Obsessively, Compulsively Diagnosed

Photo by Yan Ots on Unsplash

“You’re so OCD,” my friends joke as I set my pen neatly next my journal. The colors of my book bag match my earrings, and my hair is neatly pulled up into a ballerina bun.

I get home and the jar where I collect my change is near the edge of my dresser — my sister. She’s either stolen more quarters or purposely moved it, just to bug me.

“OCD,” is what my teacher says to my parents. He writes a note that they can give to a doctor to examine me. At 14 years old, there’s no way I should be this concerned with neatness. The doctor agrees so he writes me a script, and when we get home, I throw the paper in the garbage.


I started showing “signs” at 5 years old.

My mom was a teacher, and I was obsessed with her desk at home. Everything was color coded, her journals neatly stacked up, never a speck of dust on it. I used to come home from school and borrow it. I would organize my homework by due date and difficulty, and only once I finished, I would have dinner. Her classrooms were always beautiful. She painted a lot of the artwork she hung up and used in her lessons. My dad, an engineer, always had favorite fine-point pens, and he used graph paper for regular notes.

I was trained to like order.

My sister, on the opposite hand, thrives in chaos. It’s a skill I’m often envious of, because she can improvise under any circumstance. Throw her any dagger and she somehow has a solution. This also meant that sharing rooms at some point just didn’t work anymore. She is the creative brain in our family, the sentimental heart, the free-spirit, and living within the lines just isn't for her. She loved that I would fold her laundry when I was out of things to do.

When we finally had separate rooms, she would sneak in to move things by about an inch over. I couldn’t find a way to get back at her, because very few things bothered her as much as this bothered me. Although we grew up in the same household, she was trained to defy order.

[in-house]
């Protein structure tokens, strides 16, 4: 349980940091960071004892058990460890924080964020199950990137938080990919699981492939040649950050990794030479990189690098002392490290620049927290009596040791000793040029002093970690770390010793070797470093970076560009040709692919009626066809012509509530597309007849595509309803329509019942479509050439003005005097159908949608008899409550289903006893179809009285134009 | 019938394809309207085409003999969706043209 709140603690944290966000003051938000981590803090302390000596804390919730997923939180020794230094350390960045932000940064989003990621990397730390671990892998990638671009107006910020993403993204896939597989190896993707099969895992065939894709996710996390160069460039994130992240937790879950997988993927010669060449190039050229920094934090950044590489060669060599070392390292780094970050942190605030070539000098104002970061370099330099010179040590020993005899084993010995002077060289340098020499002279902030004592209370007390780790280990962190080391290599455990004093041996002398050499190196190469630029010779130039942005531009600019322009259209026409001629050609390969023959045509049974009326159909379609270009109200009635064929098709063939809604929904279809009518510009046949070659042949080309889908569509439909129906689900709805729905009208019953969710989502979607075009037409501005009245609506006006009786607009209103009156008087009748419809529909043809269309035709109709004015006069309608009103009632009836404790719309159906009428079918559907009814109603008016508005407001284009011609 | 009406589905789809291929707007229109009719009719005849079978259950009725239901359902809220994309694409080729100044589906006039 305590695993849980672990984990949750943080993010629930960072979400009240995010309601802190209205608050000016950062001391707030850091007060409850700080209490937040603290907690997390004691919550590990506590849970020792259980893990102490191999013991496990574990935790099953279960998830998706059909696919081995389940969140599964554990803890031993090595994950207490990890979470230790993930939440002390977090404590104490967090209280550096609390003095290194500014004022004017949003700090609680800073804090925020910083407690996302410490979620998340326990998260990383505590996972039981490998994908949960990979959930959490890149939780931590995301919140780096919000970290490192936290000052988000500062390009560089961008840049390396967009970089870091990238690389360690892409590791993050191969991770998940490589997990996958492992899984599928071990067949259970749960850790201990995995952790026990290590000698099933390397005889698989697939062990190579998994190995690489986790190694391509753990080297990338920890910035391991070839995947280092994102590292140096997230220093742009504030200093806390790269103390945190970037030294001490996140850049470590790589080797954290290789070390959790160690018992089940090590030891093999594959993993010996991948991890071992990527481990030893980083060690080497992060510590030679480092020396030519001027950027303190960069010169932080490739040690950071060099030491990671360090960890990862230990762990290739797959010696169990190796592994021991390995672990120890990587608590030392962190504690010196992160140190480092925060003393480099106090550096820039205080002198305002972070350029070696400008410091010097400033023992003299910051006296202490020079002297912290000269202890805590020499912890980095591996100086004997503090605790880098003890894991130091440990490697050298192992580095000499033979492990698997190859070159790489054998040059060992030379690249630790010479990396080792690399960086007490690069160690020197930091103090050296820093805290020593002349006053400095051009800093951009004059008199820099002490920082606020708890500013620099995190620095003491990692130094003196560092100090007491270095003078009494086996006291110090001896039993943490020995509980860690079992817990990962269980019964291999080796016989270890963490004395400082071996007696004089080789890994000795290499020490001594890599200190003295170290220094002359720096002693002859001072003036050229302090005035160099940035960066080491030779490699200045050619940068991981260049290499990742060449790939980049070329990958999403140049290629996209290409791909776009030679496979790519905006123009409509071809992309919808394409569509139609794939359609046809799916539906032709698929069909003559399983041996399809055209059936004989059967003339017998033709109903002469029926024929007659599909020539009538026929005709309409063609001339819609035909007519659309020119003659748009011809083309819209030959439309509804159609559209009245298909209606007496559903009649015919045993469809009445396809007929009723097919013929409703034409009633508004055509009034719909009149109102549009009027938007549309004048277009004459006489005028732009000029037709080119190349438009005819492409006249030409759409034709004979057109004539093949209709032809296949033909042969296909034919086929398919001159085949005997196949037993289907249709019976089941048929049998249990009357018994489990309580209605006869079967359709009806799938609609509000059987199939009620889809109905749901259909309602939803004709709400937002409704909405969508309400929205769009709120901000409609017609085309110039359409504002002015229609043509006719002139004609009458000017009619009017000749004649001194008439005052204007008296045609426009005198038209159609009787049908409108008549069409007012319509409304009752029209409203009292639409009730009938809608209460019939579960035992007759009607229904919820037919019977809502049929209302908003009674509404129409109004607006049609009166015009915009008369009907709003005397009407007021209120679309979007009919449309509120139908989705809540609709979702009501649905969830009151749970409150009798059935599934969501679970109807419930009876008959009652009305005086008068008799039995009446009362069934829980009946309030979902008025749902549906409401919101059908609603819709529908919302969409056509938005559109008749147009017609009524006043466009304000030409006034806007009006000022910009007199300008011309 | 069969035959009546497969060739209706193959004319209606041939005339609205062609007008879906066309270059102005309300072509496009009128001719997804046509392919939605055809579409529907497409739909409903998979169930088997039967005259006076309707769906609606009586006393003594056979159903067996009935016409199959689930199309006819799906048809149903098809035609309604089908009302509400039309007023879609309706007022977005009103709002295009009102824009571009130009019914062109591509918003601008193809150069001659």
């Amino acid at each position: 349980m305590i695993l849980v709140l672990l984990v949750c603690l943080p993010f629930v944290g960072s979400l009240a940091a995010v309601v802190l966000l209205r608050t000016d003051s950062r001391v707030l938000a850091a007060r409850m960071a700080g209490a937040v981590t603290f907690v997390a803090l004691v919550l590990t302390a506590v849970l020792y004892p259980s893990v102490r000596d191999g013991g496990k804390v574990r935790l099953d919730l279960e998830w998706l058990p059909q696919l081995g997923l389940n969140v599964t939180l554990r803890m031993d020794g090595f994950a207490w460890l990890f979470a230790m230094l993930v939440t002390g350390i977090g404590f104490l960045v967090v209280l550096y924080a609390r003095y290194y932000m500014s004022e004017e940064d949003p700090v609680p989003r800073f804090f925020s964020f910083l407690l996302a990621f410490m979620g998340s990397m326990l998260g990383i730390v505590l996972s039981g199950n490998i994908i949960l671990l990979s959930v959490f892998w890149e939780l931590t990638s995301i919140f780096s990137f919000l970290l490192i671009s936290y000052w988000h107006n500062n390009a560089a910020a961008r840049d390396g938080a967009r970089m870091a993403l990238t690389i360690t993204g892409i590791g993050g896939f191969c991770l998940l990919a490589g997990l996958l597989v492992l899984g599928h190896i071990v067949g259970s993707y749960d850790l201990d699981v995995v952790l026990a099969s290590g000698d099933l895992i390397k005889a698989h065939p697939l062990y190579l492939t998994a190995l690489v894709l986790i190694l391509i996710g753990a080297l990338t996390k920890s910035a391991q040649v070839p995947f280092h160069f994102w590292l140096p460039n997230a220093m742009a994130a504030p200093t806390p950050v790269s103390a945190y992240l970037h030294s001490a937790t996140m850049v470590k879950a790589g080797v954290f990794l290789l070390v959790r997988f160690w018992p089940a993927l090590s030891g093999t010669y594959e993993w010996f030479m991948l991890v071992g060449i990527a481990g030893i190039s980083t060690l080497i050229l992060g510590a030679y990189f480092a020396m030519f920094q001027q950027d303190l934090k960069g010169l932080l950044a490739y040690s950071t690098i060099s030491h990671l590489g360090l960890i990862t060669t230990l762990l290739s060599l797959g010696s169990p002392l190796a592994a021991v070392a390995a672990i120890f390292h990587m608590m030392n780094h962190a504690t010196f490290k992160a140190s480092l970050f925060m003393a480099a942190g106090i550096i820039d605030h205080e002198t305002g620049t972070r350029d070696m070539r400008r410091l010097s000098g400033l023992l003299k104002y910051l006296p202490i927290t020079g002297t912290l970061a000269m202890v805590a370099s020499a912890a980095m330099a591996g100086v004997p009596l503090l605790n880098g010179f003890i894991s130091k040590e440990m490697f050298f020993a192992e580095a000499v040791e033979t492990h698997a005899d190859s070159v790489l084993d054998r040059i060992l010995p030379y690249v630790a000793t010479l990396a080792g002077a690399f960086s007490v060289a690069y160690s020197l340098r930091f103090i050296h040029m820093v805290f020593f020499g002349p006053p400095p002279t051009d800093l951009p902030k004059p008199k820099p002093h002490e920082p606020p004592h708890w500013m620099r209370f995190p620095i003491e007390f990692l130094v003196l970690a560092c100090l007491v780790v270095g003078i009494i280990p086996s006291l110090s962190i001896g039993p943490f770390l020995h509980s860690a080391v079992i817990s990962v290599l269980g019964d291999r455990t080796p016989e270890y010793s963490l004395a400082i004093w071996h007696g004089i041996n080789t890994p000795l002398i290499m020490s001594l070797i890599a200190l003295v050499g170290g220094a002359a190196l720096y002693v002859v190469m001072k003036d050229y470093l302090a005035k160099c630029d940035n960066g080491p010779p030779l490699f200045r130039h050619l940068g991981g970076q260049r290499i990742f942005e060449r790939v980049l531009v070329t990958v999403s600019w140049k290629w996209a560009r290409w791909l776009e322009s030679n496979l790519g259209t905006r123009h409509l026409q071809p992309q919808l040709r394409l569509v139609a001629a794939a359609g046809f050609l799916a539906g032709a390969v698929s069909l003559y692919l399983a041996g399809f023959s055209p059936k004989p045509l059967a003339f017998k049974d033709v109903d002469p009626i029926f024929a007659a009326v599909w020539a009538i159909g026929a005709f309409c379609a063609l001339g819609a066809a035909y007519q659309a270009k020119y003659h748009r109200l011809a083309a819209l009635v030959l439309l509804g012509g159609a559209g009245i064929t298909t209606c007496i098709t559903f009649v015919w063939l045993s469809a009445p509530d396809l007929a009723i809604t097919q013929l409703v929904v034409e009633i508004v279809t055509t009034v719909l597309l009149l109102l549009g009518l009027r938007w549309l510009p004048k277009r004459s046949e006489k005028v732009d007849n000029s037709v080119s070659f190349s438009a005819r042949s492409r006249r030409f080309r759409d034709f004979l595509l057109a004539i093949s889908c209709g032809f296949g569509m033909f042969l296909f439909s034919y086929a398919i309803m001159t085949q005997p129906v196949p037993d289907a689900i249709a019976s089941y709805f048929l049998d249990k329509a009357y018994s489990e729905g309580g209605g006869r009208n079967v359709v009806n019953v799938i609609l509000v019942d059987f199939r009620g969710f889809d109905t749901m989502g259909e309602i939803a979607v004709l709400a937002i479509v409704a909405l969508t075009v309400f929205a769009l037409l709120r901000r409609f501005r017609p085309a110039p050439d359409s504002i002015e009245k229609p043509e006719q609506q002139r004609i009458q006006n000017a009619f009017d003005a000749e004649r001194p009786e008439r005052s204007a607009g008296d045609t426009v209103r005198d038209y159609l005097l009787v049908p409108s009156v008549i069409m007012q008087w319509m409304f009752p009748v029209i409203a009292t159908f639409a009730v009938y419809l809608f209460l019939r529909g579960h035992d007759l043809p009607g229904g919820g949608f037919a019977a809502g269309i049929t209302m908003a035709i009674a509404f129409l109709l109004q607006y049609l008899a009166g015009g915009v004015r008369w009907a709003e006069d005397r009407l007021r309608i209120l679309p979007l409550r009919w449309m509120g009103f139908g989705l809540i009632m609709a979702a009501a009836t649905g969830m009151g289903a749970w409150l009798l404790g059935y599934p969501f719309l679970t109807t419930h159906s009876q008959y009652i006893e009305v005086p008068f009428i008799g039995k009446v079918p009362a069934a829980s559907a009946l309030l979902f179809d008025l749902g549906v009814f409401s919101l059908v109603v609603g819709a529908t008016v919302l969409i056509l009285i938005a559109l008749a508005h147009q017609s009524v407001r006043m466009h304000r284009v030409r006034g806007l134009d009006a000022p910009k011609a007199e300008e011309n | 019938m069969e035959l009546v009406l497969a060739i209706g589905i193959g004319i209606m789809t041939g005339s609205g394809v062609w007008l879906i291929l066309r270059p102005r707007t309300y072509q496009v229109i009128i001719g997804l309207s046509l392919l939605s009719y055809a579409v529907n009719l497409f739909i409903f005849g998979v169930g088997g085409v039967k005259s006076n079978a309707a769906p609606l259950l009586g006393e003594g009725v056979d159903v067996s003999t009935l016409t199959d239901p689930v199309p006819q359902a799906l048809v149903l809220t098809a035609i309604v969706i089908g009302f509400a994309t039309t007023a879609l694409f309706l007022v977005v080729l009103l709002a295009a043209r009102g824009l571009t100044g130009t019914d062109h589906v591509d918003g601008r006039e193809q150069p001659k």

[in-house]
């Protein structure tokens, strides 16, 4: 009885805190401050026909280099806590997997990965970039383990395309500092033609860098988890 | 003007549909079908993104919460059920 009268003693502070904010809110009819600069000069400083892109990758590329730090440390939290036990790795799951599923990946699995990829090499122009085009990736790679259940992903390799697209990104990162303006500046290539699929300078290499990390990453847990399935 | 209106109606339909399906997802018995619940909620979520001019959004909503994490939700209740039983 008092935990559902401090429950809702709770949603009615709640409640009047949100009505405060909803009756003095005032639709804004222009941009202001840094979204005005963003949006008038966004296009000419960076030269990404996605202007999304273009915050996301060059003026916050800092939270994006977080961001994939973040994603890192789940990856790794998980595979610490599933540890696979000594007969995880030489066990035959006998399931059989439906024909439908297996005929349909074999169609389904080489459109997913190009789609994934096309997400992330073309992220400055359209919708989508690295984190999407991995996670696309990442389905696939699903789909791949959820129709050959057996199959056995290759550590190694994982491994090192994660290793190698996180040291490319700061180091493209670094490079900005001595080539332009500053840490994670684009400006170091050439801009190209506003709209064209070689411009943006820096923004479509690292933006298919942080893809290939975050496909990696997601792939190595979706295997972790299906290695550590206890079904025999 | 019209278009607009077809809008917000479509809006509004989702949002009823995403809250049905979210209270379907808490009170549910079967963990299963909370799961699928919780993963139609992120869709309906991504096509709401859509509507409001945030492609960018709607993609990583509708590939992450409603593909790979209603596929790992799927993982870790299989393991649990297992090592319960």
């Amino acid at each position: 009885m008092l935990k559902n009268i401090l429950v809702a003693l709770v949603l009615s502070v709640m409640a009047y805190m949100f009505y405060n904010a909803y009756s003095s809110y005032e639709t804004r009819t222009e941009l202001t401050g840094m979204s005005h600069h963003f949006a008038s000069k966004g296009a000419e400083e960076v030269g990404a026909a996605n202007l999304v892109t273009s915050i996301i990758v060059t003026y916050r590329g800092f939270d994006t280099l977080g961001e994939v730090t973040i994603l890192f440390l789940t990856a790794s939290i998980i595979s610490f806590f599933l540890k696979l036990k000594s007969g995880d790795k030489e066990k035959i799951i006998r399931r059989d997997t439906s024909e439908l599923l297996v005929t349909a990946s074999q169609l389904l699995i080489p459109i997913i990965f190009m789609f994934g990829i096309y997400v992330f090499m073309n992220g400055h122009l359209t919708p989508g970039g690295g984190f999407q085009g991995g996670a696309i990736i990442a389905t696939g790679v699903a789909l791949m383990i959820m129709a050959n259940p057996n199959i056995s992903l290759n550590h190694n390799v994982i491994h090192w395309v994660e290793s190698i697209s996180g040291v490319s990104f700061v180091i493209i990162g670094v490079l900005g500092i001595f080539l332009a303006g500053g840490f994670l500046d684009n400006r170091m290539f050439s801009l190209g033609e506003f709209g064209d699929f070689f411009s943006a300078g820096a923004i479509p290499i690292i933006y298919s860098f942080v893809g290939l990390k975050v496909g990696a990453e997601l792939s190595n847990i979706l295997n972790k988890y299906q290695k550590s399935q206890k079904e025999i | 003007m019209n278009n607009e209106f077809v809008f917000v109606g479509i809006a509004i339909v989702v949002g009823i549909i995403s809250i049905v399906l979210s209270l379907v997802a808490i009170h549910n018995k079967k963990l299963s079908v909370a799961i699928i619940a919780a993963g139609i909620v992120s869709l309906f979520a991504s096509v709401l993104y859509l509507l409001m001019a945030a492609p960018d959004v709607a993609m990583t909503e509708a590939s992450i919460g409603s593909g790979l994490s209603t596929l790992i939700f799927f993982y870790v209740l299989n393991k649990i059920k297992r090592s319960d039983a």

Waking up at 5:30am everyday was my norm. I started off every morning stretching, dancing, then mediating after. My sister would wake up and kick me out of the bathroom. “You take too long,” she’d tease me, knowing that I had the same routine everyday. On the weekends, she’d suddenly announce she was going here or there, and it was my turn to raise an eyebrow — how in the hell are you okay with going without a plan?

To this day, she up and leaves, while I take months to plan out a 3-day trip. The Delta wing of the airport is her second home.

Truth is, I don’t like being bound by rules, not even (and especially by) the imaginary ones my brain makes up. Obsessive Compulsion is a cage, and it tells you how to live, where to live, and what to avoid. My solution to fighting off this need for “order” was to use it to my advantage instead.

For example when the “obsession” with order threatened to become germophobia (thank you for the scars, high school Biology) I decided to take it head on. I signed up to volunteer at the Zoo, and it was gross. I collected more goat poop that I ever wanted to be around in my life. My shifts usually included sticky children touching me, rodents landing on me, and going off site to clean up streams full of garbage. I was grossed out, but I was happy. My obsession with order helped when I realized it was not “orderly” to be afraid to live.

I have also turned this into a career skill. I can organize meetings, handle details, play with numbers, and can tackle large and small projects. I have a Certificate in Financial Management from Cornell University, which isn’t my passion, but I’m damn good at it. I make a living off of this.

Most importantly, I use it to create the spaces I need for my own comfort. I always ask myself, “Is it useful? Does it bring you beauty? Does it bring you joy?” If the answer is no, it’s not worth keeping around. I have an unshakable dedication to my own comfort in this often uncomfortable world. If I don’t protect myself, who will?

So maybe, yes, I am technically OCD. Imagine what would have become of me if I had been medicated instead of finding ways to cope. I’m not anti-medication, I take it for depression and other conditions. I just wonder how many times we diagnose away things that can be overcome, that are sometimes just quirks. What if I had never learned to turn it on its head? Whom would I even be?

Now there’s a show about tyding up, and I find myself giggling at the awakening it has brought people. I am filled with joy at the way it has charmed people into taking control of their lives, and overcoming what sometimes feel like impossible tasks.

I jokingly asked on Facebook, “Where’s my Netflix contract!?” The truth is, I already have received contracts, I’ve already started reaping the rewards. That’s the best part of it all — what was once a limit, is now what propels me forward.